7. Treating dysphagia

There is no cure for multiple sclerosis, and treatments are meant to either manage symptoms or slow the progression of the disease. In the case of dysphagia, there is nothing to be done about the nerve damage. However, speech-language pathologists, who can also help with the accompanying speech problems that typically occur with patients experiencing dysphagia, have several strategies to assist in coping with the swallowing issues.

  • Exercises can assist in strengthening the weakened muscles of the throat and neck so that symptoms are minimized during a flare up.
  • Stimulation of the nerves and muscles in the throat, mouth, and around the esophagus may be an option to help improve the functionality of swallowing from beginning to end.
  • Strategies for safer eating habits are taught, including best body and head position to increase swallowing capabilities.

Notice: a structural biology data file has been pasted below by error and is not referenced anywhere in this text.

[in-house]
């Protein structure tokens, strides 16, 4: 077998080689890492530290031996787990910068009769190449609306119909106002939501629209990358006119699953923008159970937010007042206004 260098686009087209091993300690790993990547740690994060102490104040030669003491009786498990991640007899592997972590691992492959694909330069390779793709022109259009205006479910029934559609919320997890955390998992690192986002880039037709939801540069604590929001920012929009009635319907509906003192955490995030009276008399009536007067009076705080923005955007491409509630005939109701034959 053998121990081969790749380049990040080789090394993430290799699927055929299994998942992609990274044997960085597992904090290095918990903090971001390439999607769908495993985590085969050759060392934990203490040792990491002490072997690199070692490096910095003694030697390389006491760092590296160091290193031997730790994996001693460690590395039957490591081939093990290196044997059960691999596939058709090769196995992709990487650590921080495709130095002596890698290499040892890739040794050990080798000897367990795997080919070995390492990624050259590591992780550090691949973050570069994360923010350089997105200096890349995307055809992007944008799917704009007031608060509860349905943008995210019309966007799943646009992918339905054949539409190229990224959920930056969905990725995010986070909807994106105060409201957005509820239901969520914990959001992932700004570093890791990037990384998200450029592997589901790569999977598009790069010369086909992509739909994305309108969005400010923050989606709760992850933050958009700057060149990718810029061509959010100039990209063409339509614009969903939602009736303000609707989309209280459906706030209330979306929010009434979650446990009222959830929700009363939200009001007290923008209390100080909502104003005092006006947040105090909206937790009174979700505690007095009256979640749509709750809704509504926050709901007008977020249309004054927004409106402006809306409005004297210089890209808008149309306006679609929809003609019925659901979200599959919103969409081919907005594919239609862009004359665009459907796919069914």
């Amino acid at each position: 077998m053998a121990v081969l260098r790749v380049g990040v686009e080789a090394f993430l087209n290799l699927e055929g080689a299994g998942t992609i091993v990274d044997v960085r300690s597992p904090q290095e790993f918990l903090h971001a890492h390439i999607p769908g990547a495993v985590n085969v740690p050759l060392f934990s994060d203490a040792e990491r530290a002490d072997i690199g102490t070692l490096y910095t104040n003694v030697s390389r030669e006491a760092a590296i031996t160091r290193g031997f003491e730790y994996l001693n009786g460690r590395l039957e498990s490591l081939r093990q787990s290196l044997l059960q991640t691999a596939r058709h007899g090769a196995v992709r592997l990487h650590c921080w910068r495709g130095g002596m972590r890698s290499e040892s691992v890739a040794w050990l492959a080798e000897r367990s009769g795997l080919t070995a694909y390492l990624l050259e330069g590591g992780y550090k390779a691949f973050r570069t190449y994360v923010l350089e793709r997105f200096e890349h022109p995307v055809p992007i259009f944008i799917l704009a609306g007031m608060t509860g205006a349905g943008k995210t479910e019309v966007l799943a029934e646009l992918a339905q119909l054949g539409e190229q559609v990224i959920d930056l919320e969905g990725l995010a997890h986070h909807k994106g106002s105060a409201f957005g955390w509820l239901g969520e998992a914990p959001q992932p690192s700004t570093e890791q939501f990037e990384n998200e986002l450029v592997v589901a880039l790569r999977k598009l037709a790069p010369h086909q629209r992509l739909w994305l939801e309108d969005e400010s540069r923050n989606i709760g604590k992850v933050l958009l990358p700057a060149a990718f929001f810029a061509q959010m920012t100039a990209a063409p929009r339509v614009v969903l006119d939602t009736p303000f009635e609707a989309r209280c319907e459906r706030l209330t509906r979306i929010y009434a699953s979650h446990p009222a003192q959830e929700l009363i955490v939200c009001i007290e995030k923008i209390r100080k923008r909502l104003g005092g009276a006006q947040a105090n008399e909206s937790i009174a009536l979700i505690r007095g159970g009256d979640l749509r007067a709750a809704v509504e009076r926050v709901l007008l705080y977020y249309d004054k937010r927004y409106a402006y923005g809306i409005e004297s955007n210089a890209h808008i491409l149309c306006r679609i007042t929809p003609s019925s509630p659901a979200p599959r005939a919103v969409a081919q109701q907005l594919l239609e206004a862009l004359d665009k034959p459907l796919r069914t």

• Techniques such as double swallowing can be taught to help with efficiency and assuring nutrients reach their destination. In addition, ways to do so without exerting too much energy and causing fatigue can be discussed and learned.
  • Dietary changes may be suggested to avoid some of the foods and drinks that cause the worst reactions in MS patients when swallowing.

Conclusion

While most symptoms can’t be remedied completely and there is no cure for multiple sclerosis, it’s important that patients diligently assess their symptoms to learn which are most detrimental and if they are getting worse. In addition, treating those symptoms with the tools available is crucial to living a full, happy life.

Even with the major symptoms, such as ambulatory problems and dysphagia, there are options and methods to improve quality of life. Taking the time to speak to a physician about possible solutions for the worst of these scenarios can truly change the course of life, if not the course of the disease.